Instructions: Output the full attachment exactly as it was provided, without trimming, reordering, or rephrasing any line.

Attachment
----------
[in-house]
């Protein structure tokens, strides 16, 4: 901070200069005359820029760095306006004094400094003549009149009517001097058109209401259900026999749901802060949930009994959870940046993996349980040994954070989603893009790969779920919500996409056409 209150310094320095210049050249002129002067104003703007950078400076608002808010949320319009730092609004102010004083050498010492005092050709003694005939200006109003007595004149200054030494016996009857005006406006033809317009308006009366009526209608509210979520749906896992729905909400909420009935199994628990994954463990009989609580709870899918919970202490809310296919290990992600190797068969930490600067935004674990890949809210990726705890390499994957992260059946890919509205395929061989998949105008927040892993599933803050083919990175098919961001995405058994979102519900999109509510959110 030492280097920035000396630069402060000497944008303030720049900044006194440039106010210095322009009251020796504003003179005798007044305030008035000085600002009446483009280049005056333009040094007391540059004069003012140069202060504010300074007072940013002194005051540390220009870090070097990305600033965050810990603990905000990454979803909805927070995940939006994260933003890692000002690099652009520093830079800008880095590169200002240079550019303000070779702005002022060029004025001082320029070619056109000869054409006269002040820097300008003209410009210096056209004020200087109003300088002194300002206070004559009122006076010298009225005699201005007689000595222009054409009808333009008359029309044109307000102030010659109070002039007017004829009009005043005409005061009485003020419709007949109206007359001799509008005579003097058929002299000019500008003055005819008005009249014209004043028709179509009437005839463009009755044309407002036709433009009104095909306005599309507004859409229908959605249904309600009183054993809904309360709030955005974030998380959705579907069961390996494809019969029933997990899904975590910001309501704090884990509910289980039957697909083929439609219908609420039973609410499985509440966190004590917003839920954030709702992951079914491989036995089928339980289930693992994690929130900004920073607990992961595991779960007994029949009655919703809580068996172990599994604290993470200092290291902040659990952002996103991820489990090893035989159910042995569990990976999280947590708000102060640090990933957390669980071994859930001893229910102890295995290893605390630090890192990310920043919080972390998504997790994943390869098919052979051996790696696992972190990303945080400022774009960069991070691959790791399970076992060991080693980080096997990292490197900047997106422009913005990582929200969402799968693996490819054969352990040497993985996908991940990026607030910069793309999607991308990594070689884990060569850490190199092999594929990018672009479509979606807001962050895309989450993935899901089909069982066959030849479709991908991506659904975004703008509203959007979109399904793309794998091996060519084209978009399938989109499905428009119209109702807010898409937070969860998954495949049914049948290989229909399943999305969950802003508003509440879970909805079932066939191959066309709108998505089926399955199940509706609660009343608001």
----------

[in-house]
């Protein structure tokens, strides 16, 4: 901070200069005359820029760095306006004094400094003549009149009517001097058109209401259900026999749901802060949930009994959870940046993996349980040994954070989603893009790969779920919500996409056409 209150310094320095210049050249002129002067104003703007950078400076608002808010949320319009730092609004102010004083050498010492005092050709003694005939200006109003007595004149200054030494016996009857005006406006033809317009308006009366009526209608509210979520749906896992729905909400909420009935199994628990994954463990009989609580709870899918919970202490809310296919290990992600190797068969930490600067935004674990890949809210990726705890390499994957992260059946890919509205395929061989998949105008927040892993599933803050083919990175098919961001995405058994979102519900999109509510959110 030492280097920035000396630069402060000497944008303030720049900044006194440039106010210095322009009251020796504003003179005798007044305030008035000085600002009446483009280049005056333009040094007391540059004069003012140069202060504010300074007072940013002194005051540390220009870090070097990305600033965050810990603990905000990454979803909805927070995940939006994260933003890692000002690099652009520093830079800008880095590169200002240079550019303000070779702005002022060029004025001082320029070619056109000869054409006269002040820097300008003209410009210096056209004020200087109003300088002194300002206070004559009122006076010298009225005699201005007689000595222009054409009808333009008359029309044109307000102030010659109070002039007017004829009009005043005409005061009485003020419709007949109206007359001799509008005579003097058929002299000019500008003055005819008005009249014209004043028709179509009437005839463009009755044309407002036709433009009104095909306005599309507004859409229908959605249904309600009183054993809904309360709030955005974030998380959705579907069961390996494809019969029933997990899904975590910001309501704090884990509910289980039957697909083929439609219908609420039973609410499985509440966190004590917003839920954030709702992951079914491989036995089928339980289930693992994690929130900004920073607990992961595991779960007994029949009655919703809580068996172990599994604290993470200092290291902040659990952002996103991820489990090893035989159910042995569990990976999280947590708000102060640090990933957390669980071994859930001893229910102890295995290893605390630090890192990310920043919080972390998504997790994943390869098919052979051996790696696992972190990303945080400022774009960069991070691959790791399970076992060991080693980080096997990292490197900047997106422009913005990582929200969402799968693996490819054969352990040497993985996908991940990026607030910069793309999607991308990594070689884990060569850490190199092999594929990018672009479509979606807001962050895309989450993935899901089909069982066959030849479709991908991506659904975004703008509203959007979109399904793309794998091996060519084209978009399938989109499905428009119209109702807010898409937070969860998954495949049914049948290989229909399943999305969950802003508003509440879970909805079932066939191959066309709108998505089926399955199940509706609660009343608001």